Thursday, January 22, 2009

32- vs. 64-bit IDL on Mac OS X

IDL 7.0.4 was recently released, providing full 64-bit support for Mac OS X, and some users who have upgraded have asked how this impacts GPULib, as using the library when running IDL in 64-bit mode doesn't work.

Currently, in order to build 64-bit code using GCC on OS X, one needs to set an additional flag, depending on the architecture targeted. We don't do this at the moment for GPULib, so it defaults to building the more compatible 32-bit libraries. Full details at

Apple goes so far as to say, "You should transition your application to a 64-bit executable format only when the 64-bit environment offers a compelling advantage for your specific application." We haven't switched to using 64-bit libraries with GPULib on Mac OS X, since thus far there hasn't been a need. If you do need the extra address space using GPULib, please let us know! Otherwise, you can add the "-32" flag to IDL 7.0.4 and run IDL in 32-bit mode, which will be compatible with the current release of GPULib.

Tuesday, January 13, 2009

Performing a shift in IDL with GPULib

A couple of users recently asked about doing a shift of a matrix using GPULib. While there is no interface that mimics 'shift' at the moment, all the functionality for shifting arrays is there. For example, you can use the following to shift an array along the x-direction:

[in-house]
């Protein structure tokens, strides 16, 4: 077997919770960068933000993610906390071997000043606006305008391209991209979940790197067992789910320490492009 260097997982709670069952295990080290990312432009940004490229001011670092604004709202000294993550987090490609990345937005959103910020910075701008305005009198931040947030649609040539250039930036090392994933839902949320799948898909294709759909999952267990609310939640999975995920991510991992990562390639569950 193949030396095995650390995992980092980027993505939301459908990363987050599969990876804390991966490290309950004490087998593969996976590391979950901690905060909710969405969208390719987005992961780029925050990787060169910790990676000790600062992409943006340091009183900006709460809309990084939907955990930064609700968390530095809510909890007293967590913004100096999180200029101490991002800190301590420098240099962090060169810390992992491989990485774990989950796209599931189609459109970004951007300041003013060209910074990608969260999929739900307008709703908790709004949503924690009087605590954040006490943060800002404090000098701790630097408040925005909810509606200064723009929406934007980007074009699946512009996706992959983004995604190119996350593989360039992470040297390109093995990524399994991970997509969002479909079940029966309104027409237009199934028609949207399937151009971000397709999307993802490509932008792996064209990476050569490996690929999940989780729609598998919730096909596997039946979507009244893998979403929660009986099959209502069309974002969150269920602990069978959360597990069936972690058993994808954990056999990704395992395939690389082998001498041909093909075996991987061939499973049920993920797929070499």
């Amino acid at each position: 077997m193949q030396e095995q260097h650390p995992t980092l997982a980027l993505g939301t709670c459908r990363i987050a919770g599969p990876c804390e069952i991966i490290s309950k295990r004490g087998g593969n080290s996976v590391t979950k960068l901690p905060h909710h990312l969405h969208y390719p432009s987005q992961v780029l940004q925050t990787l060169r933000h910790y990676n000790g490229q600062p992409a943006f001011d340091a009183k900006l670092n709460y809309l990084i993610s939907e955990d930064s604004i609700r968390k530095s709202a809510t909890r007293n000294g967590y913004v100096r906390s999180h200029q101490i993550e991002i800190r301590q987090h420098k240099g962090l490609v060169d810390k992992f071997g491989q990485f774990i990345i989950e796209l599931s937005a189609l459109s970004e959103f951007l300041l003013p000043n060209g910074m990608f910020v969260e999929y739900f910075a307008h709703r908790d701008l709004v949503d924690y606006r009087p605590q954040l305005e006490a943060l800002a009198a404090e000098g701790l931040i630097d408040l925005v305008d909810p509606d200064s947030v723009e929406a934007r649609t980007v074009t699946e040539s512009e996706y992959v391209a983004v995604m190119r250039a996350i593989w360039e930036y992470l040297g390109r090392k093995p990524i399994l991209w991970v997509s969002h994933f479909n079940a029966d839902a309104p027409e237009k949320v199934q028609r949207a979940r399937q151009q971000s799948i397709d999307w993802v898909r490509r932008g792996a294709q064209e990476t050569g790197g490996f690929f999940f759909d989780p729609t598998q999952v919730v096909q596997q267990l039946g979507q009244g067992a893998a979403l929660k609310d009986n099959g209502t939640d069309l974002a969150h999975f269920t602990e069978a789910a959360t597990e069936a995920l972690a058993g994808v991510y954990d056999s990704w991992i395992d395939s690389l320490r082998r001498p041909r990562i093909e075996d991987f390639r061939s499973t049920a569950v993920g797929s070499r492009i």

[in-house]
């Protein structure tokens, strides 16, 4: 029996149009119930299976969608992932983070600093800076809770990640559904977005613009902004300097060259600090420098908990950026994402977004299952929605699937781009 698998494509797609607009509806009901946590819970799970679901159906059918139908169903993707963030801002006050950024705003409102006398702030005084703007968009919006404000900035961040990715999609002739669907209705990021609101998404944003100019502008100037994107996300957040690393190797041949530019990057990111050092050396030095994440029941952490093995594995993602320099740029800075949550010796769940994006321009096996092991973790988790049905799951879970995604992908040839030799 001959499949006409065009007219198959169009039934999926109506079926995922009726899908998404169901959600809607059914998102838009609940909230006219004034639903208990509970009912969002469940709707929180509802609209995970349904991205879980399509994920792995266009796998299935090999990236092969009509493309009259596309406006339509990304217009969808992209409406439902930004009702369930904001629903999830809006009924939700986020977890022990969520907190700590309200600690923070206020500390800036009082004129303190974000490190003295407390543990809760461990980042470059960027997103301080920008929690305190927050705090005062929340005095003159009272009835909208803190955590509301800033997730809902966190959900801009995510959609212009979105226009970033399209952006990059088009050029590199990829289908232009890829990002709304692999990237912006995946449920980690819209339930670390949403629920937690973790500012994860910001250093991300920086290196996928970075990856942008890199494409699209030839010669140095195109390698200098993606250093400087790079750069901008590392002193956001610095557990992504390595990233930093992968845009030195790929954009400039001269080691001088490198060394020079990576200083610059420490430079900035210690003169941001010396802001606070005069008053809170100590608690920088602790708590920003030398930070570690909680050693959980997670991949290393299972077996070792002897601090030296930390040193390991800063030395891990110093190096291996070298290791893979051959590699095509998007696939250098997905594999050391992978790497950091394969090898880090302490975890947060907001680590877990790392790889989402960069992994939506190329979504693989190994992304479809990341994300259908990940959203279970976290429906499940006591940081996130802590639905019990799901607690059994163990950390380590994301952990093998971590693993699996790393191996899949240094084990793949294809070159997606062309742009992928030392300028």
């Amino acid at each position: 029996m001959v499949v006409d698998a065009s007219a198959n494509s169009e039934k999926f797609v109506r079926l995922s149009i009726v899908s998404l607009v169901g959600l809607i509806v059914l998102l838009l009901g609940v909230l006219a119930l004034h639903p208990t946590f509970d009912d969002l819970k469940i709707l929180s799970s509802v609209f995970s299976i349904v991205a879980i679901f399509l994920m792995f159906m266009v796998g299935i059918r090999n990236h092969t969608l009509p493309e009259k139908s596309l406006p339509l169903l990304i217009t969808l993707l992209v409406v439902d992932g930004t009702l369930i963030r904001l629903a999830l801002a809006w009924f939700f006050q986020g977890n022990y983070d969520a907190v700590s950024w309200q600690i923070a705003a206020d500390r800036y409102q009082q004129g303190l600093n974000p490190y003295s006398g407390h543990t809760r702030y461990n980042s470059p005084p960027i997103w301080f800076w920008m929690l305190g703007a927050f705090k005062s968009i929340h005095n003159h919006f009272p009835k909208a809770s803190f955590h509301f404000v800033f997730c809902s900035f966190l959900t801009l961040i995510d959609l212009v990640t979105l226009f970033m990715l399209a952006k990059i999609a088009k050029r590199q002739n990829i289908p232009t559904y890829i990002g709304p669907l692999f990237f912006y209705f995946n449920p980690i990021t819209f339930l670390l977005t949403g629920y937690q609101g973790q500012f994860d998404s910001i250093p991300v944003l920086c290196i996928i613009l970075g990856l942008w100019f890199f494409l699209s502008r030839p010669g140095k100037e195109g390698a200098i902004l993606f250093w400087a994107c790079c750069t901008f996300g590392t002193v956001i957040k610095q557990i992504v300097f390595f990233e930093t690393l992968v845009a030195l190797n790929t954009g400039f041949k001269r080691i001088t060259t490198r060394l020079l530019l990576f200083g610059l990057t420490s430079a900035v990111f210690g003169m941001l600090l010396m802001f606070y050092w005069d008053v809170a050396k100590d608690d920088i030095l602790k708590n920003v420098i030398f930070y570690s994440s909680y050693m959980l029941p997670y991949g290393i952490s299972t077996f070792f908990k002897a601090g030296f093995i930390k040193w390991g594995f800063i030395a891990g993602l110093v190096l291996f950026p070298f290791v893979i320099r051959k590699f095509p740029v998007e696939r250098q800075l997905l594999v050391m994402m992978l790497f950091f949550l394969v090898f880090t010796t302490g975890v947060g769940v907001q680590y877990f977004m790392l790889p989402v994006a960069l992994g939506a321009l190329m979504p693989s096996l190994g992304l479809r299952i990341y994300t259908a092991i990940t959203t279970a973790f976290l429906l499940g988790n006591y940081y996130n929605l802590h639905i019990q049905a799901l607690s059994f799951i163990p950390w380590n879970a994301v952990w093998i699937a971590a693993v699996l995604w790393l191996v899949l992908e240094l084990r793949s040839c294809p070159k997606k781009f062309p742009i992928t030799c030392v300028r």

IDL> x = findgen(5, 5)
IDL> print, x
0.00000 1.00000 2.00000 3.00000 4.00000
5.00000 6.00000 7.00000 8.00000 9.00000
10.0000 11.0000 12.0000 13.0000 14.0000
15.0000 16.0000 17.0000 18.0000 19.0000
20.0000 21.0000 22.0000 23.0000 24.0000

IDL> a = gpuPutArr(x)
IDL> b = gpuFltarr(5, 5)

; here comes the actual shift:
; we first perform b[0:3, *] = a[1:*, *]
; see the documentation for 'gpuSubArr' for an
; explanation of the arguments.
IDL> gpuSubArr, a, [1, -1], -1, b, [0, 3], -1

; and then b[4, * ] = a[0,*]
IDL> gpuSubArr, a, 0, -1, b, 4, -1

IDL> res = gpuGetArr(b)
IDL> print, res

1.00000 2.00000 3.00000 4.00000 0.00000
6.00000 7.00000 8.00000 9.00000 5.00000
11.0000 12.0000 13.0000 14.0000 10.0000
16.0000 17.0000 18.0000 19.0000 15.0000
21.0000 22.0000 23.0000 24.0000 20.0000

Shifts in other directions can be implemented similarly. This is not the fastest possible shift, but at least it should allow you to perform the shift on the GPU, rather than transferring it back to the CPU.

As always, if you have questions about this or any other use of GPULib, feel free to leave comments here, or email us at

Double precision and GPULib

A few users have asked about double precision calculations using GPULib. I thought I'd try to clear up some common questions.

First, you may notice when running the GPULib unit tests in IDL (using 'make check') that the double precision tests fail. There are two reasons for this. First, not all CUDA-enabled hardware is capable of double precision calculations -- currently, the GTX 200 series are the only cards that can do this; check the NVIDIA Web site for details on your specific card.

Secondly, you may need to update your video card drivers. We've had some issues with the 177.x series of CUDA drivers, but the 180.x series is doing much better. I'd recommend upgrading to the most recent drivers available from NVIDIA in any case, as they are constantly improving both features and performance. The downloads are available at